Testing Integrated Approaches to Address NTDs in Liberia
Feb 12, 2021
Health Workers Confront NTDsRegistered nurse Gertrude Kollie serves as doctor, administrator and pharmacist at the Palala Clinic in the Kpaii district of Bong County. It’s not unusual for a clinic’s Officer in Charge (OIC) to be a nurse, especially in rural areas, since Liberia has few doctors to serve its 4.6 million people (WHO reported 168 in 2015). As the OIC at Palala for the past two years, Gertrude oversees the facility’s daily operations and diagnoses the patients. She participated in a recent health worker training created by the project so she could learn more about NTDs. During the training, Gertrude was surprised to learn that there are people living with leprosy, Buruli ulcer (BU), lymphatic filariasis (LF) and other NTDs in Liberia. In nursing school, she explained, these diseases were mentioned briefly, as if they didn’t exist. Students didn’t receive information on the diagnosis and management of NTDs.
Gertrude Kollie is a registered nurse and the Officer in Charge at Palala Clinic in Bong County. She participated in our project’s NTD training for healthcare practitioners.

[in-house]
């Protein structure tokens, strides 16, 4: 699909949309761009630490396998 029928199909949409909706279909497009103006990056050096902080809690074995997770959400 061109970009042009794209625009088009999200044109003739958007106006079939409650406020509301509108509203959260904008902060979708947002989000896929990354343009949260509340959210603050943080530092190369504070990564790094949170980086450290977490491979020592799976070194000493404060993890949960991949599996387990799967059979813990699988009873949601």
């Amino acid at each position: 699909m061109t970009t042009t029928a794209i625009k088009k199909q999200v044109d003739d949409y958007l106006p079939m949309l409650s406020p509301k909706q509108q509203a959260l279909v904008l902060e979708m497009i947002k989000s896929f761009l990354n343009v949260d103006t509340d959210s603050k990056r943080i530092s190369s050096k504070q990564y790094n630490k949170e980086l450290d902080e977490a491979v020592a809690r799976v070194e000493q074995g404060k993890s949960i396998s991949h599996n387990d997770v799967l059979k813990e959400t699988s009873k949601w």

A Way ForwardThis new pilot program makes it possible to detect and refer NTD cases earlier, addressing issues of healthcare access and preventing disability. With better case finding tools and MMDP services, healthcare providers like Gertrude can more effectively treat NTDs and prevent lifelong consequences like disability. As our project seeks to identify the most effective MMDP model for Liberia’s NTD Program, the pilot program helps create a proven foundation to implement and scale up an integrated model. We’re proud to contribute to an endeavor with the potential to positively impact people affected by NTDs in Liberia.
This project—Identifying the optimal delivery model for the identification, confirmation and referral of NTD cases requiring MMDP services within an integrated health systems approach to NTD care in Liberia—received financial support from the Coalition for Operational Research on Neglected Tropical Diseases (COR-NTD), which is funded at The Task Force for Global Health primarily by the Bill & Melinda Gates Foundation, by the UK aid from the British government, and by the United States Agency for International Development through its Neglected Tropical Diseases Program.